Also included is an excerpt from Blackstone's dramatization of The Odyssey, in which Agamemnon's brother Menelaus learns of the events of The Oresteia from Proteus, the sea god.
(P)2007 Blackstone Audio Inc.
This production is based on the Ian Johnston translation and is produced by Yuri Rasovsky. I'm partial to Johnston's work: he also did the outstanding verse translations of Homer recently recorded by Naxos (and available on Audible). This is more than a simple "staged reading." Rasovsky, an old hand at audio theater, pulls out the stops: music and sound effects are used throughout, and I found the choruses, always a dilemma in modern stagings of Greek drama, especially effective. (Oh, and the acting is pretty good too!) Well done, moving, and consistently interesting.
"... there are times when silence is a poem." - John Fowles, the Magus ^(;,;)^
Aeschylus' ability to weave and connect his tragedies seems second nature in today's world of sequels, trilogies, and Star Wars prequels, but Aescheylus' genius existed both in the original form and the brilliant substance of his surviving plays. I can understand how Swinburne could call the Oresteia trilogy the "greatest spiritual work of man." The Oresteia is at once brilliant, creepy, and infinitely tragic (only family dramas can be so damn full of pathos). As I was reading it, I was constantly thinking of the influences the Oresteia had on everyone from Shakespeare (think Lady Macbeth) to our current crop of TV police procedurals.
..than a walk with this production taking desultory interludes from this magical inner theater to enjoy the lovely surroundings I know not of it
there are so many, but if forced to choose one, I would say Cassandra's scene for Agamemnon, The murder of Clytemnestra for The Libation Bearers, and, of course, the Trial in Eumenides.
Soap Opera for eggheads
This is a very good reading of the plays - the director uses lots of music and sound to the reading to give it the feeling of a full performance. The translation is engaging and contemporary. Some of the actors are a bit hammy and seem to enjoy the sound of their own voices too much, but otherwise this does a great job of communicating the power of the plays.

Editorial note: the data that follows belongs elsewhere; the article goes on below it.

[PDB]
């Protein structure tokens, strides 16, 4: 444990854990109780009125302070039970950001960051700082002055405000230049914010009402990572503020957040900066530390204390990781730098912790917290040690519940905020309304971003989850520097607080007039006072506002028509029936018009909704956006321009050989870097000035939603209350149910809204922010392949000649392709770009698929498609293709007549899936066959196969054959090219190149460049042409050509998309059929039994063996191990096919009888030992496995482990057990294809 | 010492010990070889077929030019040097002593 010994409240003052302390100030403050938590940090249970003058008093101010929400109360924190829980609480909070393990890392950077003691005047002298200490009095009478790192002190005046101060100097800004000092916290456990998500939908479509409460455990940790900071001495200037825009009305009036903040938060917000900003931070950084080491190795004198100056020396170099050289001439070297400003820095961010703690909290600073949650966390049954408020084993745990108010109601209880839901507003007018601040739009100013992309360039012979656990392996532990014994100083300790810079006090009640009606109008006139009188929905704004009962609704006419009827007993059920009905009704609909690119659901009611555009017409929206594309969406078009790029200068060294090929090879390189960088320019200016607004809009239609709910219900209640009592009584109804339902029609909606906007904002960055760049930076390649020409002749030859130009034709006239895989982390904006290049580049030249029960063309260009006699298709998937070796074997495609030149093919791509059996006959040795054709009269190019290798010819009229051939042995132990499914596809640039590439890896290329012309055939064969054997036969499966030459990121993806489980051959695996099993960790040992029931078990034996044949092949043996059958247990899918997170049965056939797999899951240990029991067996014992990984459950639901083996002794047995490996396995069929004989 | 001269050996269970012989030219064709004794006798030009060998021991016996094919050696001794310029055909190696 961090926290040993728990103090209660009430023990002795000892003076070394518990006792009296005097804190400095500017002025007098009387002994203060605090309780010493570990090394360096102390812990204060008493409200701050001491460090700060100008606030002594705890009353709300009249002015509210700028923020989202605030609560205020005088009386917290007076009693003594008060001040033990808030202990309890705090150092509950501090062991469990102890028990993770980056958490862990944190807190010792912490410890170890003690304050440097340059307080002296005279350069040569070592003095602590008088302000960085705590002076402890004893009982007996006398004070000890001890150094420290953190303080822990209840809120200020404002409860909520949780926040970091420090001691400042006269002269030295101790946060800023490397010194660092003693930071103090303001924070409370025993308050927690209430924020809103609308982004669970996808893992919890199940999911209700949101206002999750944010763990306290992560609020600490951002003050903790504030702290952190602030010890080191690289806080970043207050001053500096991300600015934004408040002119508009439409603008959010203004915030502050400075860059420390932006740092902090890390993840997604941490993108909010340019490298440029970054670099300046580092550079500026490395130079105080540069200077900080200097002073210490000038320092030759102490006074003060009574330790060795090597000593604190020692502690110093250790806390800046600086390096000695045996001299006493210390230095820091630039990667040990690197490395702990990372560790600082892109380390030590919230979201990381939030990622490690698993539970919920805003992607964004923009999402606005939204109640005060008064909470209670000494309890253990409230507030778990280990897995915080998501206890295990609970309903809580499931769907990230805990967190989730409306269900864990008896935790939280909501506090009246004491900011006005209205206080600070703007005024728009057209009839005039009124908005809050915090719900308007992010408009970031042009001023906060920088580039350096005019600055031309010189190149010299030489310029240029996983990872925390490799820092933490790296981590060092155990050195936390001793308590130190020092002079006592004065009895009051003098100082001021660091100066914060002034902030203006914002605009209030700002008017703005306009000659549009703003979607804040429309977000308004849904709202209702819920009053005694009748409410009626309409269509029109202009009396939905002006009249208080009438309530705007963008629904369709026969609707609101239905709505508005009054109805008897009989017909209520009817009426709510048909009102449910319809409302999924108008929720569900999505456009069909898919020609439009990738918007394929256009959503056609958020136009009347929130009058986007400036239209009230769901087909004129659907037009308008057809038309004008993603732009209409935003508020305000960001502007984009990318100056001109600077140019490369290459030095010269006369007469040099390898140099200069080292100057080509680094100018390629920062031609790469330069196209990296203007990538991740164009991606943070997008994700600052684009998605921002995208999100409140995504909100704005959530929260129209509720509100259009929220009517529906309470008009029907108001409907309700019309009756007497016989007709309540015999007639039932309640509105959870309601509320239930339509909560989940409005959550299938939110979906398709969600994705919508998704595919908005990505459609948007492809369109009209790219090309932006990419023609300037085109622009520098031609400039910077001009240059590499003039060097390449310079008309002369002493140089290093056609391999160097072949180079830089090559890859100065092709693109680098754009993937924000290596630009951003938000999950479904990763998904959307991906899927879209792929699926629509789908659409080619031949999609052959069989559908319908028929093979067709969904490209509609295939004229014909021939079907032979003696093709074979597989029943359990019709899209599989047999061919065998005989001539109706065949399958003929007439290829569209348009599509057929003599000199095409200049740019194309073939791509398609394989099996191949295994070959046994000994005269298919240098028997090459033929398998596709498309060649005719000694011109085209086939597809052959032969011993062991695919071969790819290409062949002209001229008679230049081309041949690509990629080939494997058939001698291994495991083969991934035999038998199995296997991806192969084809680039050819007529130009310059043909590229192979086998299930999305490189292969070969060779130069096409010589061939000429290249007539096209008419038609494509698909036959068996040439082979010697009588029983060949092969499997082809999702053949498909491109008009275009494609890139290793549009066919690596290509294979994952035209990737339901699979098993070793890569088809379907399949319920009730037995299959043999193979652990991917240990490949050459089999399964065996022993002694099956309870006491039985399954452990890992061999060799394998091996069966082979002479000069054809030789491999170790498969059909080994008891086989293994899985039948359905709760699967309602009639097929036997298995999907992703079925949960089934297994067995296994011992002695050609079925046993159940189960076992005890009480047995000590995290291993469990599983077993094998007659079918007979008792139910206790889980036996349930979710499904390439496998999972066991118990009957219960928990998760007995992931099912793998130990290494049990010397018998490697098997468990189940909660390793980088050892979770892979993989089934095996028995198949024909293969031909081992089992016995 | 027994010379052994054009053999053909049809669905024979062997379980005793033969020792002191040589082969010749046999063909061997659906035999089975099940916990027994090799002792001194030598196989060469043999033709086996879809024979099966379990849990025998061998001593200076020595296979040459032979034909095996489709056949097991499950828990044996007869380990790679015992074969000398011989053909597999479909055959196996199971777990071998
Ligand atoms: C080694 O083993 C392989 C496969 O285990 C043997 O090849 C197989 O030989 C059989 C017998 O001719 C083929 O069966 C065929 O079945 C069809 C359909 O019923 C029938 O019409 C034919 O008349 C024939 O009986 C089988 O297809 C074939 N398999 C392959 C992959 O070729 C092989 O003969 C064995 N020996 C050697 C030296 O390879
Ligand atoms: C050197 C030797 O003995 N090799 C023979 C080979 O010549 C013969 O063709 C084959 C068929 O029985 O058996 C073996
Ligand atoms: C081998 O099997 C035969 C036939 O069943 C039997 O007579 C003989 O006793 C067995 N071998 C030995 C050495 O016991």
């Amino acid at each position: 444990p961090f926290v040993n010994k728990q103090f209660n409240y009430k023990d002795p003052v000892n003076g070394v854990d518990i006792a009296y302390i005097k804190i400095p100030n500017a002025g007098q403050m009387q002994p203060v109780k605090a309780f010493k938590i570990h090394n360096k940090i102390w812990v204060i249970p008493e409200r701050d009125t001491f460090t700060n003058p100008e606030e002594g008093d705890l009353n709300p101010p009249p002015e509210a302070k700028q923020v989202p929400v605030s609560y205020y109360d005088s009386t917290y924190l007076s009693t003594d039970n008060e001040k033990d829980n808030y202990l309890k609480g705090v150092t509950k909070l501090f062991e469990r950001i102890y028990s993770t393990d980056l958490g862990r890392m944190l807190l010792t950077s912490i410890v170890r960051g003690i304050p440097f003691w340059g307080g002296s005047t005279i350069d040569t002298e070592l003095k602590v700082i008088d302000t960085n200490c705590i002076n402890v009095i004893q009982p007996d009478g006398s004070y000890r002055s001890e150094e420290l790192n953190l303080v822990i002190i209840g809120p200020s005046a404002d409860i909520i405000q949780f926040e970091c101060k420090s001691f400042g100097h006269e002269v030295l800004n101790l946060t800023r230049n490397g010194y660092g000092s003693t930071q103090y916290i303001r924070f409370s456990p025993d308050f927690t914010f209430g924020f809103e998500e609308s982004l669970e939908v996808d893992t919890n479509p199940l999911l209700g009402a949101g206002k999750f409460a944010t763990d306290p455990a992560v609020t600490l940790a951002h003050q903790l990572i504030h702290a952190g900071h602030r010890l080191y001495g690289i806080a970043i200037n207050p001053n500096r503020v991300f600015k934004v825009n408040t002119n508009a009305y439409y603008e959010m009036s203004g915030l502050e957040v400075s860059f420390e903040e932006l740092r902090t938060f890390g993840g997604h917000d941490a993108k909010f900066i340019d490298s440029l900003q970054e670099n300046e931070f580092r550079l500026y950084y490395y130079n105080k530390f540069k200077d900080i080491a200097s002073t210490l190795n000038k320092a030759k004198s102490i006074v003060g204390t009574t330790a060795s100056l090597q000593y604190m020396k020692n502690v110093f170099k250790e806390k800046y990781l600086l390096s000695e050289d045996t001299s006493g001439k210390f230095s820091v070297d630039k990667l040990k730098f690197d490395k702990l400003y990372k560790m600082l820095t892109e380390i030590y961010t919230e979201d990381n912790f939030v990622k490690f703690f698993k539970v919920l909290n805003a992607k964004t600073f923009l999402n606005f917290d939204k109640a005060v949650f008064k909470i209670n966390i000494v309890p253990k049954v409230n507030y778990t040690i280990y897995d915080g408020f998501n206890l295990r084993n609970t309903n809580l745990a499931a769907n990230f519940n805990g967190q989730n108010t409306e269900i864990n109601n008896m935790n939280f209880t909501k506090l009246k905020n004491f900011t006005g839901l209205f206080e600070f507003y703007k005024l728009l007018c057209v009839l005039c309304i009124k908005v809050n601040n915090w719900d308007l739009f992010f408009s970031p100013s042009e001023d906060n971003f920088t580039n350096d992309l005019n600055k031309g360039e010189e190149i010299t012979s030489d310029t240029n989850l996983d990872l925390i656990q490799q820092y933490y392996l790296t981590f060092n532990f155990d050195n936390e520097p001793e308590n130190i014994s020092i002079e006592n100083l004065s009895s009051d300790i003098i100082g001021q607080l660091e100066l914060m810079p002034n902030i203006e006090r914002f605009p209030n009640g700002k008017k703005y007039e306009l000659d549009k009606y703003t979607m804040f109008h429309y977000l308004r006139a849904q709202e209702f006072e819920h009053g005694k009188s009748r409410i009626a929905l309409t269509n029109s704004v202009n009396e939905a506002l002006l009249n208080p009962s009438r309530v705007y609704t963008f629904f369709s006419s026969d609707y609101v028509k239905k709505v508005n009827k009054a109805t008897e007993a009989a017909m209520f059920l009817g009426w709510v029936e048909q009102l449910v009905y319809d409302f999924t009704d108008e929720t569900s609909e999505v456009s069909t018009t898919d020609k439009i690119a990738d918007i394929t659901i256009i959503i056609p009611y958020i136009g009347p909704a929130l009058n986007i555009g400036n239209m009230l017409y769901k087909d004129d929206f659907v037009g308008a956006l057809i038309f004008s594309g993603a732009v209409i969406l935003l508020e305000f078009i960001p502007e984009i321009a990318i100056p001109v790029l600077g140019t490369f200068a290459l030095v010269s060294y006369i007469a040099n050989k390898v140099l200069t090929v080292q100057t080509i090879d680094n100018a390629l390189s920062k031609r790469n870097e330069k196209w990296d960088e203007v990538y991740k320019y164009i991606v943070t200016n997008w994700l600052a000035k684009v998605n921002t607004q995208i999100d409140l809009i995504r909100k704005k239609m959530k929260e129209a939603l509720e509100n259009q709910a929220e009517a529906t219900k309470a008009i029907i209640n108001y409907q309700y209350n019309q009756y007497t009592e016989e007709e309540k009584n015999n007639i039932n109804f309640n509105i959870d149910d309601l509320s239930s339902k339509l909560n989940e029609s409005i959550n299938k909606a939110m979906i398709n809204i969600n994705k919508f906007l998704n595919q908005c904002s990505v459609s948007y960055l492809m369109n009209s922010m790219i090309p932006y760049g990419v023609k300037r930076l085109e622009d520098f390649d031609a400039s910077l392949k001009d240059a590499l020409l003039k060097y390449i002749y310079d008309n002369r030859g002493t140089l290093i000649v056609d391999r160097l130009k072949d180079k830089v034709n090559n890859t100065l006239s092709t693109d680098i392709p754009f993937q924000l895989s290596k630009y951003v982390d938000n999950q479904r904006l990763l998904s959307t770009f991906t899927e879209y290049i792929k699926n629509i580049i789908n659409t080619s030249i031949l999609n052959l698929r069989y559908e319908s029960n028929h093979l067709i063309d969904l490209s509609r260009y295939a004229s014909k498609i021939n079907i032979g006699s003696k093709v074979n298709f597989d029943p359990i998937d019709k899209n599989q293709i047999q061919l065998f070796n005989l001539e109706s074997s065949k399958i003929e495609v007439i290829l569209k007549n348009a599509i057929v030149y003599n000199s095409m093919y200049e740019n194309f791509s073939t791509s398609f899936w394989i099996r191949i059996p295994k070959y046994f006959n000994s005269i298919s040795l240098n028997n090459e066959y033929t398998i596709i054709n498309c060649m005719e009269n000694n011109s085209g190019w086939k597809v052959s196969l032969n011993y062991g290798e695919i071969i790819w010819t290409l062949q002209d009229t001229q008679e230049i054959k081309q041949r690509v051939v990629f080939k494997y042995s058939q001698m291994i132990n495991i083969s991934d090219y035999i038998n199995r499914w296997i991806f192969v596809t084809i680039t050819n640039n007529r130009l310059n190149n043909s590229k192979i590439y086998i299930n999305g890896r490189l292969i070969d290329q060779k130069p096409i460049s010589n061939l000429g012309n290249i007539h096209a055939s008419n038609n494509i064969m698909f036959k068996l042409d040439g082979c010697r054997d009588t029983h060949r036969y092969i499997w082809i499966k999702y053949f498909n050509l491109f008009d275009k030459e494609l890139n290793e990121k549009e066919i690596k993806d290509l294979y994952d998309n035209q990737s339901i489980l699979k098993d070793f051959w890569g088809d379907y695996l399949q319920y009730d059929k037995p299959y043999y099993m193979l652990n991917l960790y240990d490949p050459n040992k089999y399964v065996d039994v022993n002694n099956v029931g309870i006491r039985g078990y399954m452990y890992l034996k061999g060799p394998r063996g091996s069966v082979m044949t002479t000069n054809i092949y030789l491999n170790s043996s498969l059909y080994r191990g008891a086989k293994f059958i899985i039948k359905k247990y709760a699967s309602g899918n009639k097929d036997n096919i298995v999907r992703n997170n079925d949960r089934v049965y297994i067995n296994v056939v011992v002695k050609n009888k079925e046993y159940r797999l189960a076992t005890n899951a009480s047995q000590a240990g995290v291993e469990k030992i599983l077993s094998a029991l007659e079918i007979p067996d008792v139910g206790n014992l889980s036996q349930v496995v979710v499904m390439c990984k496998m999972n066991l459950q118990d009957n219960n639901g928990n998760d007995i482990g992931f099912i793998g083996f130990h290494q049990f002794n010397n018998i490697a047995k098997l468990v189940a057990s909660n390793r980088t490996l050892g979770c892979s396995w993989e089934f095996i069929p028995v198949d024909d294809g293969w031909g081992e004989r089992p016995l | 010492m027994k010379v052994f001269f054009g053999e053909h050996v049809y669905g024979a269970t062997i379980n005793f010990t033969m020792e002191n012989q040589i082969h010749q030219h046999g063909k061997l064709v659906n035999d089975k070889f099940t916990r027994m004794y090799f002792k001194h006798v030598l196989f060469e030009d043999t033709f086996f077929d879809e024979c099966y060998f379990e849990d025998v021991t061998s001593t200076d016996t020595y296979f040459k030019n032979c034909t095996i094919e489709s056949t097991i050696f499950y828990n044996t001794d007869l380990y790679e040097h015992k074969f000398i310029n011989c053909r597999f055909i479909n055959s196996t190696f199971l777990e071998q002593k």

This is a fine idiomatic translation that is almost poetic. (Could have been better, but no complaints.)
The production and audio quality are both excellent, and I agree wholeheartedly with another reviewer who commended its handling of the choruses.
Sadly, however, all of the above are grievously marred by typically vain and unsophisticated American actors. (This, coming from an American.)
There is very little subtlety here, and at least two of the actors (male) were in way over their head and had neither the attention span nor the spiritual refinement to succeed here.
All-in-all though, recommended. Just grin and bear it.
"Paves the way to the text"
The Oresteia is a very complicated yet catching tragedy. It is a deviation from Greek tragedies such as Oedipus, and this makes it both interesting and difficult to understand the challenges and struggles between furies and olympian Gods marks a transition in Greek mythology.
This Hollywood version of the Oresteia has the advantage of using colourful voices and effects in order to help the listener to imagine the different kinds of beings who are involved in the play viz. humans, Gods, and Furies.
Of course the Hollywood version of the Oresteia cannot replace the text itself and it is highly recommended to the philhellenics to read the text as well. But this audio-play will certainly ease the readers way to the text, which prior to it might seem very difficult to understand.
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